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What says..

The learning support system gathered lavish praise from just about every parent, for its effectiveness, the discreet way it is handled and its acceptance as the norm.The term ’magical’ kept being used by parents; it’s magical what they do with them, they repeated. Always oversubscribed with a hefty waiting list so it’s the old adage: put your child’s name down in utero. This is pretty astounding when you think that other prep schools in some pockets of the north west are fighting for pupils, This is a very wealthy pocket of Trafford and as always follows, the parents are very involved...

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What the school says...

To visit the school please telephone and make an appointment with the headmaster who will be delighted to show you round.

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What The Good Schools Guide says


Since 1980, John Connor (head and proprietor; he set up the school), who exudes twinkly-eyed warmth and northern good humour. He says he and his staff share a sense of humour and it really shows, laughter reverberates around the building and, by osmosis, seems to pass to the children, who were all impeccably behaved and irrepressibly cheerful.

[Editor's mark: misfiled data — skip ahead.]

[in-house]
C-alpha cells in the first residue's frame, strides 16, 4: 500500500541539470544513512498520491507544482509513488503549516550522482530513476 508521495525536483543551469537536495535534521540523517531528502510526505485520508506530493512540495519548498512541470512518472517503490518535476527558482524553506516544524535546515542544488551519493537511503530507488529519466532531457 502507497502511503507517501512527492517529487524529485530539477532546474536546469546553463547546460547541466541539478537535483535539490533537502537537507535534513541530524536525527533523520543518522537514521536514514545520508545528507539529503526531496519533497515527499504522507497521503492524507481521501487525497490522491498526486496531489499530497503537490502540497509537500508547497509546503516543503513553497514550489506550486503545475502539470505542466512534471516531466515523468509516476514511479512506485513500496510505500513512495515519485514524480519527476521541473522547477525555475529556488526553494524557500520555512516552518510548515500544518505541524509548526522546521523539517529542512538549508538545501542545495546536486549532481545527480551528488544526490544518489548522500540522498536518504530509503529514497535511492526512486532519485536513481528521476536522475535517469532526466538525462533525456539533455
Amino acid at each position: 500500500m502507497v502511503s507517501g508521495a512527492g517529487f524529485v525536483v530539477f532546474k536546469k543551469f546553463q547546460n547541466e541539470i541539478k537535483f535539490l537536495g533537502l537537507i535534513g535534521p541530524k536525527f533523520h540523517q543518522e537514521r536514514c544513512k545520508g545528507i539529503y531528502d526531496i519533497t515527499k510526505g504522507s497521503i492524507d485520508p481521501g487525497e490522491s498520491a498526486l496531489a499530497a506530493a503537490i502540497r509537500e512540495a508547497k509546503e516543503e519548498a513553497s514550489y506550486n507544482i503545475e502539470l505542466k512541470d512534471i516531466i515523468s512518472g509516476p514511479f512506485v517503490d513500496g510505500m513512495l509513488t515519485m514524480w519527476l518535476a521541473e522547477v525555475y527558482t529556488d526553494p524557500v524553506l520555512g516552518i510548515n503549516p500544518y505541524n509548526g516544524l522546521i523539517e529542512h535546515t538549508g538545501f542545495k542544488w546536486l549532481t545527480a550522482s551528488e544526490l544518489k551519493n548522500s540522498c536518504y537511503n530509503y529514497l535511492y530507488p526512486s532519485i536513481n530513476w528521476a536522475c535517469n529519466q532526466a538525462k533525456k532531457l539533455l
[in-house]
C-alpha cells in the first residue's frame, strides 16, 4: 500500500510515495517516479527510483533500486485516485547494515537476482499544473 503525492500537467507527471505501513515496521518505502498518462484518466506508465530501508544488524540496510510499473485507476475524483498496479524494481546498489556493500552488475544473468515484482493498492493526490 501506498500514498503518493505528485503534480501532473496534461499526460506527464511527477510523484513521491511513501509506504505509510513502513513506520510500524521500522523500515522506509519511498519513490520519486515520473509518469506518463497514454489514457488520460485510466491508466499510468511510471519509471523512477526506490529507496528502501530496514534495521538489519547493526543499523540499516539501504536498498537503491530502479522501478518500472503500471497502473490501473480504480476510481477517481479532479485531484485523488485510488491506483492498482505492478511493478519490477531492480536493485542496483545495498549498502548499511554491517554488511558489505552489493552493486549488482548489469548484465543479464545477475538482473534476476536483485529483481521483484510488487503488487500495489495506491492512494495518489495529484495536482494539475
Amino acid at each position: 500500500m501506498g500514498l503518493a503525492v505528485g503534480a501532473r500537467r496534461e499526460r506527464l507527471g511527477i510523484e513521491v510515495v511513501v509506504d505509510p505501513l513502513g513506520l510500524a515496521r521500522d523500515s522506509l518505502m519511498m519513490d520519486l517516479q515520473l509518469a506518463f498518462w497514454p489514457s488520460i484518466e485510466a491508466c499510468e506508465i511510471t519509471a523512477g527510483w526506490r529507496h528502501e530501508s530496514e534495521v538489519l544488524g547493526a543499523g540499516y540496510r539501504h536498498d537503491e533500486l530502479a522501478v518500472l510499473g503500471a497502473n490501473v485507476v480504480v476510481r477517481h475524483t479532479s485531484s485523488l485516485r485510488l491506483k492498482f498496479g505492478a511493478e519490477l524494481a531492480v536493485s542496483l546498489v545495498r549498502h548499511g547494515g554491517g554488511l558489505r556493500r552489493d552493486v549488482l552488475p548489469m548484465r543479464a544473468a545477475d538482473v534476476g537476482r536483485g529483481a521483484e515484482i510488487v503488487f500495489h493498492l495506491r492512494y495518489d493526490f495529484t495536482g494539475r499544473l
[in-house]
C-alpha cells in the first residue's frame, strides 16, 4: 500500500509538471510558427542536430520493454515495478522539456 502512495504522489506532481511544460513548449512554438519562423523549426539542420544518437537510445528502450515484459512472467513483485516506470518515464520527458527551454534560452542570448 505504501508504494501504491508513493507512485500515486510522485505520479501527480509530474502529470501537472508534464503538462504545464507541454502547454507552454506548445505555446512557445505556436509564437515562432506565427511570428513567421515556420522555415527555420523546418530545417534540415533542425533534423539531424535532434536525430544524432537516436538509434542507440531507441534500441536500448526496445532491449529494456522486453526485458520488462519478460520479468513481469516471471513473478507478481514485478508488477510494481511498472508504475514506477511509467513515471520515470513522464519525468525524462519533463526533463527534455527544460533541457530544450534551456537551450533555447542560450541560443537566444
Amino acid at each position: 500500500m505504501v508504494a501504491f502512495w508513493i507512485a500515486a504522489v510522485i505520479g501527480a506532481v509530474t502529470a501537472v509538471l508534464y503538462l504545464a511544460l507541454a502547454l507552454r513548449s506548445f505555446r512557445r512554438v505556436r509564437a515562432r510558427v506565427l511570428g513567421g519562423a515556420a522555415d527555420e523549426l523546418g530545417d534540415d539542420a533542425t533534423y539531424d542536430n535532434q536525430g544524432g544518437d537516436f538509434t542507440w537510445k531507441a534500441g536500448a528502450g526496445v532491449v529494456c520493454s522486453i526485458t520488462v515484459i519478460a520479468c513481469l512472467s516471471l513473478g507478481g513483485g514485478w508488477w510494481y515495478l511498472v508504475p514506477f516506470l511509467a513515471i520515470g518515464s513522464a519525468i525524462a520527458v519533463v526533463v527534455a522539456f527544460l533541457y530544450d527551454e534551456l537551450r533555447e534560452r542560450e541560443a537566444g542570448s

Beneath John Connor’s good humour, however, lies a very serious educational vision which he grittily pursued back in 1980 when he bought a Victorian house and opened his own school (no governors or accountants breathing down his neck). His was one of the first schools to adopt the Durham InCAS assessments (used to monitor pupil development), has authored numerous education books, been a chief examiner and quoted in parliamentary reports. He doesn’t much like...

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Special Education Needs

The school does not have any statemented children. This is probably the result of the fact that all prospective parents are shown around the school on an individual visit allowing a judgement on the suitability of the school for their child. As a non selective school however, the school does have children with difficulties in specific areas. There is structured assistance for these children. Once a problem arises the subject teacher liaises with the special needs coordinator. The coordinator identifies the needs and organises extra help either individually or small groups, whichever is more appropriate. Progress is measured and recorded on a regular basis. Different approaches are used using a variety of resources, this on occasion might include individual education programs, aiming to eradicate weaknesses to consolidate and reinforce work completed in the classroom. At all times parents are kept fully informed. 10-09

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